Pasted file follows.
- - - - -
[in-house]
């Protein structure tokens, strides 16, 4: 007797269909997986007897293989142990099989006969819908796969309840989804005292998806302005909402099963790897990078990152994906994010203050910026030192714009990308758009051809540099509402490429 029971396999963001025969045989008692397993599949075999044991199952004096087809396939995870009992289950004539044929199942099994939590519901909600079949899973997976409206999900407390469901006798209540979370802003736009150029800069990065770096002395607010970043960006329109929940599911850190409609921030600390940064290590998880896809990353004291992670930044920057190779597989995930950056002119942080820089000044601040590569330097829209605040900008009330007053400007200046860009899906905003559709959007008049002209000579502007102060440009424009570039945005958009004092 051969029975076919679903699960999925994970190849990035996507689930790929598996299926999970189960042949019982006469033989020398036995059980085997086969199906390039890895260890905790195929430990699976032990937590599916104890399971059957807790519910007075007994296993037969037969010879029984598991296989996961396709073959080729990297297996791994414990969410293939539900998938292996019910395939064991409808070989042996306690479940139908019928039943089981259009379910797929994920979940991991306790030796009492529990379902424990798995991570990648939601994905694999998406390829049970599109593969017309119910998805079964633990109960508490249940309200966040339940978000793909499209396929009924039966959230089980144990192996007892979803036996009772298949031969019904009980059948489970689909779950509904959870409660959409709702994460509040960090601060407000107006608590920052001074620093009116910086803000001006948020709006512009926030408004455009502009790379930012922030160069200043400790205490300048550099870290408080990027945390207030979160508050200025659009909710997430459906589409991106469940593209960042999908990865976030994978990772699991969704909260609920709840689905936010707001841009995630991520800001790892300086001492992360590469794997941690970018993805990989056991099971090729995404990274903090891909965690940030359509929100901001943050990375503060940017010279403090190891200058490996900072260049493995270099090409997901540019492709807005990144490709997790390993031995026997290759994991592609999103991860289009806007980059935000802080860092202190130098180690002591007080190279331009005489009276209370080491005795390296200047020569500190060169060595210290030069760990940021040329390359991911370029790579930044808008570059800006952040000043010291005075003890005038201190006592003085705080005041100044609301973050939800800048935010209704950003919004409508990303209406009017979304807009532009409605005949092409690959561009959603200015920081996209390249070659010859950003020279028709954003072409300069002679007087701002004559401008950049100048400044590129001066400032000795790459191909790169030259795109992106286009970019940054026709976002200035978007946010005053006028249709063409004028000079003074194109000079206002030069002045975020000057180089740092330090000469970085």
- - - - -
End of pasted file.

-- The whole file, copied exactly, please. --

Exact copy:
[in-house]
């Protein structure tokens, strides 16, 4: 007797269909997986007897293989142990099989006969819908796969309840989804005292998806302005909402099963790897990078990152994906994010203050910026030192714009990308758009051809540099509402490429 029971396999963001025969045989008692397993599949075999044991199952004096087809396939995870009992289950004539044929199942099994939590519901909600079949899973997976409206999900407390469901006798209540979370802003736009150029800069990065770096002395607010970043960006329109929940599911850190409609921030600390940064290590998880896809990353004291992670930044920057190779597989995930950056002119942080820089000044601040590569330097829209605040900008009330007053400007200046860009899906905003559709959007008049002209000579502007102060440009424009570039945005958009004092 051969029975076919679903699960999925994970190849990035996507689930790929598996299926999970189960042949019982006469033989020398036995059980085997086969199906390039890895260890905790195929430990699976032990937590599916104890399971059957807790519910007075007994296993037969037969010879029984598991296989996961396709073959080729990297297996791994414990969410293939539900998938292996019910395939064991409808070989042996306690479940139908019928039943089981259009379910797929994920979940991991306790030796009492529990379902424990798995991570990648939601994905694999998406390829049970599109593969017309119910998805079964633990109960508490249940309200966040339940978000793909499209396929009924039966959230089980144990192996007892979803036996009772298949031969019904009980059948489970689909779950509904959870409660959409709702994460509040960090601060407000107006608590920052001074620093009116910086803000001006948020709006512009926030408004455009502009790379930012922030160069200043400790205490300048550099870290408080990027945390207030979160508050200025659009909710997430459906589409991106469940593209960042999908990865976030994978990772699991969704909260609920709840689905936010707001841009995630991520800001790892300086001492992360590469794997941690970018993805990989056991099971090729995404990274903090891909965690940030359509929100901001943050990375503060940017010279403090190891200058490996900072260049493995270099090409997901540019492709807005990144490709997790390993031995026997290759994991592609999103991860289009806007980059935000802080860092202190130098180690002591007080190279331009005489009276209370080491005795390296200047020569500190060169060595210290030069760990940021040329390359991911370029790579930044808008570059800006952040000043010291005075003890005038201190006592003085705080005041100044609301973050939800800048935010209704950003919004409508990303209406009017979304807009532009409605005949092409690959561009959603200015920081996209390249070659010859950003020279028709954003072409300069002679007087701002004559401008950049100048400044590129001066400032000795790459191909790169030259795109992106286009970019940054026709976002200035978007946010005053006028249709063409004028000079003074194109000079206002030069002045975020000057180089740092330090000469970085």